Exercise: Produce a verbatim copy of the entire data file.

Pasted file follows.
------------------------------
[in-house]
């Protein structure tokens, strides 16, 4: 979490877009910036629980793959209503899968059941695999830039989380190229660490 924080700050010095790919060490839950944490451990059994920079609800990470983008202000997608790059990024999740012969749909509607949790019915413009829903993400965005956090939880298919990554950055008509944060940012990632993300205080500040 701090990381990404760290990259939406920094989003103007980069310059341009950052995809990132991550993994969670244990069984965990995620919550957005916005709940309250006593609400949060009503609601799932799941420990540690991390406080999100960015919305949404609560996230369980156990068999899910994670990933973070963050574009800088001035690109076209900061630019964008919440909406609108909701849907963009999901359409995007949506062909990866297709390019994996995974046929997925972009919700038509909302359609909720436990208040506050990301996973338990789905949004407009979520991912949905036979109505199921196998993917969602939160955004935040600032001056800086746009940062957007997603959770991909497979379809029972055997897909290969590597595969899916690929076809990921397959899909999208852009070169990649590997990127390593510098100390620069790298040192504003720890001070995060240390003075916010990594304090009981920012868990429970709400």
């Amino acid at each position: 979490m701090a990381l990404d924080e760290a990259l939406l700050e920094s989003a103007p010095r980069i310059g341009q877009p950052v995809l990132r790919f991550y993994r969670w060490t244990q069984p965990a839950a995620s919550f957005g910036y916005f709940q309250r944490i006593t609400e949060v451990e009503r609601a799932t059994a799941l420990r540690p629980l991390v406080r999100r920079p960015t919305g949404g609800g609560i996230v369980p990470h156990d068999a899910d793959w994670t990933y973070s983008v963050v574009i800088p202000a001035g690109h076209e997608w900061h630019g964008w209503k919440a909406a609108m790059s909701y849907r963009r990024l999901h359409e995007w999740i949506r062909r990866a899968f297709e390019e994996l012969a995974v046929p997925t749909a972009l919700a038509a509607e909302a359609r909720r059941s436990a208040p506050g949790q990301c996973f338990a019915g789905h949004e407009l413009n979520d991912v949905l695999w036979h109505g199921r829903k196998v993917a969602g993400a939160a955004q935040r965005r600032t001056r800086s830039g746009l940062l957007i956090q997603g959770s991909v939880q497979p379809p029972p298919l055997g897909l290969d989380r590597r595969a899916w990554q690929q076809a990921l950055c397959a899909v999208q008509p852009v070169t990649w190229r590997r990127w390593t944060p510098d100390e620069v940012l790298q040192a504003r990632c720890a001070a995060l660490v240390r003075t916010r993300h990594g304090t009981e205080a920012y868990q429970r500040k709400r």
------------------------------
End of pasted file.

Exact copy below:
[in-house]
């Protein structure tokens, strides 16, 4: 979490877009910036629980793959209503899968059941695999830039989380190229660490 924080700050010095790919060490839950944490451990059994920079609800990470983008202000997608790059990024999740012969749909509607949790019915413009829903993400965005956090939880298919990554950055008509944060940012990632993300205080500040 701090990381990404760290990259939406920094989003103007980069310059341009950052995809990132991550993994969670244990069984965990995620919550957005916005709940309250006593609400949060009503609601799932799941420990540690991390406080999100960015919305949404609560996230369980156990068999899910994670990933973070963050574009800088001035690109076209900061630019964008919440909406609108909701849907963009999901359409995007949506062909990866297709390019994996995974046929997925972009919700038509909302359609909720436990208040506050990301996973338990789905949004407009979520991912949905036979109505199921196998993917969602939160955004935040600032001056800086746009940062957007997603959770991909497979379809029972055997897909290969590597595969899916690929076809990921397959899909999208852009070169990649590997990127390593510098100390620069790298040192504003720890001070995060240390003075916010990594304090009981920012868990429970709400």
């Amino acid at each position: 979490m701090a990381l990404d924080e760290a990259l939406l700050e920094s989003a103007p010095r980069i310059g341009q877009p950052v995809l990132r790919f991550y993994r969670w060490t244990q069984p965990a839950a995620s919550f957005g910036y916005f709940q309250r944490i006593t609400e949060v451990e009503r609601a799932t059994a799941l420990r540690p629980l991390v406080r999100r920079p960015t919305g949404g609800g609560i996230v369980p990470h156990d068999a899910d793959w994670t990933y973070s983008v963050v574009i800088p202000a001035g690109h076209e997608w900061h630019g964008w209503k919440a909406a609108m790059s909701y849907r963009r990024l999901h359409e995007w999740i949506r062909r990866a899968f297709e390019e994996l012969a995974v046929p997925t749909a972009l919700a038509a509607e909302a359609r909720r059941s436990a208040p506050g949790q990301c996973f338990a019915g789905h949004e407009l413009n979520d991912v949905l695999w036979h109505g199921r829903k196998v993917a969602g993400a939160a955004q935040r965005r600032t001056r800086s830039g746009l940062l957007i956090q997603g959770s991909v939880q497979p379809p029972p298919l055997g897909l290969d989380r590597r595969a899916w990554q690929q076809a990921l950055c397959a899909v999208q008509p852009v070169t990649w190229r590997r990127w390593t944060p510098d100390e620069v940012l790298q040192a504003r990632c720890a001070a995060l660490v240390r003075t916010r993300h990594g304090t009981e205080a920012y868990q429970r500040k709400r």